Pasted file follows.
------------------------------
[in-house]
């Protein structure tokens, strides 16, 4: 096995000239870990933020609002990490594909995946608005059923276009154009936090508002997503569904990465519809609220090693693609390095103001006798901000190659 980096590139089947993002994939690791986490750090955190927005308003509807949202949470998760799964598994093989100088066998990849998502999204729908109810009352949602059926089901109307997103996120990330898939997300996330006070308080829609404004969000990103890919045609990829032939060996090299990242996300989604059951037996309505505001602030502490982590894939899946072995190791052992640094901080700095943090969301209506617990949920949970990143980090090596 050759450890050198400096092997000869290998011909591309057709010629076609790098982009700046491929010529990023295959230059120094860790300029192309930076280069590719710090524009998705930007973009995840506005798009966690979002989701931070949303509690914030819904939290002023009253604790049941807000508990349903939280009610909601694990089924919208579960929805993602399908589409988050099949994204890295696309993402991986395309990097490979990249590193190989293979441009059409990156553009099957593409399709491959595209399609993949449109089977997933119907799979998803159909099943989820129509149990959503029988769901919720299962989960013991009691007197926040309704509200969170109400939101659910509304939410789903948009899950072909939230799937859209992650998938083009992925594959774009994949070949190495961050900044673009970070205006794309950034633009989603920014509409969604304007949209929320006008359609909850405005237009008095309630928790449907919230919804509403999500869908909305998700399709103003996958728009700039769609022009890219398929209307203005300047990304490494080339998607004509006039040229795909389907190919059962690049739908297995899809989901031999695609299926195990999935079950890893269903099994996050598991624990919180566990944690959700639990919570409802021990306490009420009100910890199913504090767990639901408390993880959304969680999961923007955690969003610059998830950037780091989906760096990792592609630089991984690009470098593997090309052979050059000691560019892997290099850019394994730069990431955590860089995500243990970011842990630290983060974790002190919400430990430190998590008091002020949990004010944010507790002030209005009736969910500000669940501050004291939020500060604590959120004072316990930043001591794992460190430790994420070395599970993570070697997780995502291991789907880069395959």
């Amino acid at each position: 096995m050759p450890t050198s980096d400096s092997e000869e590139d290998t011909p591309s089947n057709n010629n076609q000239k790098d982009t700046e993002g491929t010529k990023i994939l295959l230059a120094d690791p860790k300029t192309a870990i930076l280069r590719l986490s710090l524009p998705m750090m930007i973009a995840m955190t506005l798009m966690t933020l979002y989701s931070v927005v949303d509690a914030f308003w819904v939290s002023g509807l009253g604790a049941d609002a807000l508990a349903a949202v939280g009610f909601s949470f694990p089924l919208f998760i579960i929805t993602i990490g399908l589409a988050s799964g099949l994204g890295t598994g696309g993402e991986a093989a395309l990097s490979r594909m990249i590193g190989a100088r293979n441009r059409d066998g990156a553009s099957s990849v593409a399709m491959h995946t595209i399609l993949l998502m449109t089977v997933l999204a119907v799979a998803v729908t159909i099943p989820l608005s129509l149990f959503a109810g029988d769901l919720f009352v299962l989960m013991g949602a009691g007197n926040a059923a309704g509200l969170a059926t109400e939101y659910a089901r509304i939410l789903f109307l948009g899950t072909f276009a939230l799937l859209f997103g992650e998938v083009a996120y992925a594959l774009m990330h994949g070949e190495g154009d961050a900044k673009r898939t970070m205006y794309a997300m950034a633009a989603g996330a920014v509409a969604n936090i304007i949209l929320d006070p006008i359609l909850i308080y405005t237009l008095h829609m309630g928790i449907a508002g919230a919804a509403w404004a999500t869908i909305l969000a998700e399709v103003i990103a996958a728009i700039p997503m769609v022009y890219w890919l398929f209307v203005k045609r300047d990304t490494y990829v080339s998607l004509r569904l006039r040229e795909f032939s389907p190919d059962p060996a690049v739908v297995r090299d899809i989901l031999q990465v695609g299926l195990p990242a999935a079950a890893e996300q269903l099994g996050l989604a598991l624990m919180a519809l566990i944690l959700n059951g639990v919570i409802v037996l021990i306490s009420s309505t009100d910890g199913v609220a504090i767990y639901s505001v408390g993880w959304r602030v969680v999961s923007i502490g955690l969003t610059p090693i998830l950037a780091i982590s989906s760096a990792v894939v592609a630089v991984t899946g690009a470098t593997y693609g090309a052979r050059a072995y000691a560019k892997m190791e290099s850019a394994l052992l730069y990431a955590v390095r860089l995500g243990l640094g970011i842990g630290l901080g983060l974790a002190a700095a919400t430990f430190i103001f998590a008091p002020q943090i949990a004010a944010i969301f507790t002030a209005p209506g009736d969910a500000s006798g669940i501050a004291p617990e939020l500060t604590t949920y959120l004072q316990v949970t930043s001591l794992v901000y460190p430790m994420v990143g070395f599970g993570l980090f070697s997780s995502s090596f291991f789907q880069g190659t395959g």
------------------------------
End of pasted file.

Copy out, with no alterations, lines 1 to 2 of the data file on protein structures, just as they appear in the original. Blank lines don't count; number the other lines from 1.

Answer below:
[in-house]
């Protein structure tokens, strides 16, 4: 096995000239870990933020609002990490594909995946608005059923276009154009936090508002997503569904990465519809609220090693693609390095103001006798901000190659 980096590139089947993002994939690791986490750090955190927005308003509807949202949470998760799964598994093989100088066998990849998502999204729908109810009352949602059926089901109307997103996120990330898939997300996330006070308080829609404004969000990103890919045609990829032939060996090299990242996300989604059951037996309505505001602030502490982590894939899946072995190791052992640094901080700095943090969301209506617990949920949970990143980090090596 050759450890050198400096092997000869290998011909591309057709010629076609790098982009700046491929010529990023295959230059120094860790300029192309930076280069590719710090524009998705930007973009995840506005798009966690979002989701931070949303509690914030819904939290002023009253604790049941807000508990349903939280009610909601694990089924919208579960929805993602399908589409988050099949994204890295696309993402991986395309990097490979990249590193190989293979441009059409990156553009099957593409399709491959595209399609993949449109089977997933119907799979998803159909099943989820129509149990959503029988769901919720299962989960013991009691007197926040309704509200969170109400939101659910509304939410789903948009899950072909939230799937859209992650998938083009992925594959774009994949070949190495961050900044673009970070205006794309950034633009989603920014509409969604304007949209929320006008359609909850405005237009008095309630928790449907919230919804509403999500869908909305998700399709103003996958728009700039769609022009890219398929209307203005300047990304490494080339998607004509006039040229795909389907190919059962690049739908297995899809989901031999695609299926195990999935079950890893269903099994996050598991624990919180566990944690959700639990919570409802021990306490009420009100910890199913504090767990639901408390993880959304969680999961923007955690969003610059998830950037780091989906760096990792592609630089991984690009470098593997090309052979050059000691560019892997290099850019394994730069990431955590860089995500243990970011842990630290983060974790002190919400430990430190998590008091002020949990004010944010507790002030209005009736969910500000669940501050004291939020500060604590959120004072316990930043001591794992460190430790994420070395599970993570070697997780995502291991789907880069395959």